It can be hard to push people towards richness in their projects. But I think it’s possible, and part of that involves asking strategic questions about creators’ motivations and their personal experiences and dreams as they relate to public spaces.

US: Do you find that people with a games background and people with a visual arts background tend to have different approaches to getting people to engage with their work, especially in public spaces? Obviously there’s a lot of variation within the fields but I’m curious, I guess, about whether you feel there are generalisable distinctionsbetween them as well.

SARAH: I know this is not your question, but I see a big overlap between games people doing good work in public space and visual artists working with performance, participation and community-oriented practices. They’re generally using the same invitational, empowering, and provocative strategies.  

There are certainly game designers who are bad at activating people in public spaces, just like a painter would probably be bad at activating people in public spaces, because that’s not the focus of their craft. But the game designers working with public participation are generally familiar with the strategies employed by their “cousins” who identify as artists doing similar work, and vice versa. For example, I recently collaborated with two choreographers the other week on a physical games project, and I was so surprised by how we were very much in sync with our methods. Dialogue, improvisation, and exchange are all really key.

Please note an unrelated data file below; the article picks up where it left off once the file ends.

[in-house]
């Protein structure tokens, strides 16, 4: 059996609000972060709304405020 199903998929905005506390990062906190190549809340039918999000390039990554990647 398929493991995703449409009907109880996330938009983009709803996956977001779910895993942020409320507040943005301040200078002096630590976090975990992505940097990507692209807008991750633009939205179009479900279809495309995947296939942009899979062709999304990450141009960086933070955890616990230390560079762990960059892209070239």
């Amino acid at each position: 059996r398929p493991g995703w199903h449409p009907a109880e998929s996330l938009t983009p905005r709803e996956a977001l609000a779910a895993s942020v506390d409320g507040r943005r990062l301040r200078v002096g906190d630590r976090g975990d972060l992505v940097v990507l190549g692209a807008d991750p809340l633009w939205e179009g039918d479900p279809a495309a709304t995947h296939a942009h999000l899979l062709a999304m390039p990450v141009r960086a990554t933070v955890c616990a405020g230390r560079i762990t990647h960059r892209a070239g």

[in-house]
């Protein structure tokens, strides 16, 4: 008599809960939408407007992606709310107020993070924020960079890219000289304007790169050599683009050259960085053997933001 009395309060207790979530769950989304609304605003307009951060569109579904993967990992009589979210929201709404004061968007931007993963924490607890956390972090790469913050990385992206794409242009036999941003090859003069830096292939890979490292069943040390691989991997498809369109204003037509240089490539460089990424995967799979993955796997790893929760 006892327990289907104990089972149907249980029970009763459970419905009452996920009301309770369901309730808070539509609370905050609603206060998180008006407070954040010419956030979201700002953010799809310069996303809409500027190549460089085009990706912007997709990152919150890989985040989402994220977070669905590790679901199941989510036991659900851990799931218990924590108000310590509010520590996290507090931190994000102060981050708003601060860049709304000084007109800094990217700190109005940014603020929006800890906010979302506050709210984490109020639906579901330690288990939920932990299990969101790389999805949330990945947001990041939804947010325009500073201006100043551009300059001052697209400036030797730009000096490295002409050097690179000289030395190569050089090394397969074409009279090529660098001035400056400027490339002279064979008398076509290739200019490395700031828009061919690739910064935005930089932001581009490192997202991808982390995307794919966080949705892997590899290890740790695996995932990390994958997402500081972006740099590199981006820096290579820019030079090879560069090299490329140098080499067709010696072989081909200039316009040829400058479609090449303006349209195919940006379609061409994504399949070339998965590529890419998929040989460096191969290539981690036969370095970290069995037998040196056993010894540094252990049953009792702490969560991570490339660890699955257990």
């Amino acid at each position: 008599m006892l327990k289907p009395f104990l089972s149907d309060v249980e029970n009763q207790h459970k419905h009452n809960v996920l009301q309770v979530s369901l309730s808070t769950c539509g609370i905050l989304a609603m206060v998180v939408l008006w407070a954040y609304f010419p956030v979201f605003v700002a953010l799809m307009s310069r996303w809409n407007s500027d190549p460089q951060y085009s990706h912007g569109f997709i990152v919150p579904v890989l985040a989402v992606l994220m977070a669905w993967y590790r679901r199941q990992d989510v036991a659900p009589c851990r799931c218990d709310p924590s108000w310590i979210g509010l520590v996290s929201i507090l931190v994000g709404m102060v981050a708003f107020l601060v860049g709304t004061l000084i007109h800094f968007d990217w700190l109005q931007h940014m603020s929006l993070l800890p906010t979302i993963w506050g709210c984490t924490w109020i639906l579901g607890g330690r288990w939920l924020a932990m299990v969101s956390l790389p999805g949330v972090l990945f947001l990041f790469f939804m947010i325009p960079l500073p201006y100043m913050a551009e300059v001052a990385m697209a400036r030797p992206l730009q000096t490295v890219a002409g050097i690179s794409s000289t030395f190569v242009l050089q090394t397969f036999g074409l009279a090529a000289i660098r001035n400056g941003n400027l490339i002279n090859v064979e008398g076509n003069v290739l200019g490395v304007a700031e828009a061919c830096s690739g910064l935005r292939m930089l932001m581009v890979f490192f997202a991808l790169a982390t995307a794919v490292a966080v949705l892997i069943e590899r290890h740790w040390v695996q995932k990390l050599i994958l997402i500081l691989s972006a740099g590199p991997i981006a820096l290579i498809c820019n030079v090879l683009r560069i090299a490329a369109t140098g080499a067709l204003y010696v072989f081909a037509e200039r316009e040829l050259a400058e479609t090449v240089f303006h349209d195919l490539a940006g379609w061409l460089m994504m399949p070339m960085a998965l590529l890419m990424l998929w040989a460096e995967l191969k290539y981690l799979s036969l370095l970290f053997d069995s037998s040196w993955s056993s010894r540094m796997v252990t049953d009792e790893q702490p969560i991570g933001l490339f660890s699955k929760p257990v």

US: And – again thinking mostly about work in public space, or ambiguously public spaces like galleries – are there any games that you wish more visual artists knew about, or work by visual artists that you wish more games people knew about?

SARAH: Mostly I just wish that both artists and game designers knew that artists have been making games for thousands of years, and that the definition of what a “game” can be is so flexible. I’d also like both groups to know about discourse surrounding some participatory/performance pieces that are very playful in nature, and that they emphasize experience as artwork (rather than objects), but these are hard to document, and subsequently, they can be hard to document, historicize, or talk about. Some art projects I find myself referring to constantly when talking to game designers include Oldenburg’s “The Store,” Barry Le Va’s “Shatter Scatter,” Rirkrit Tiravanija‘s work with food, Fletcher and July’s “Learning to Love You More,” Yoko Ono’s “Cut Piece,” and Kazuo Shiraga’s foot paintings.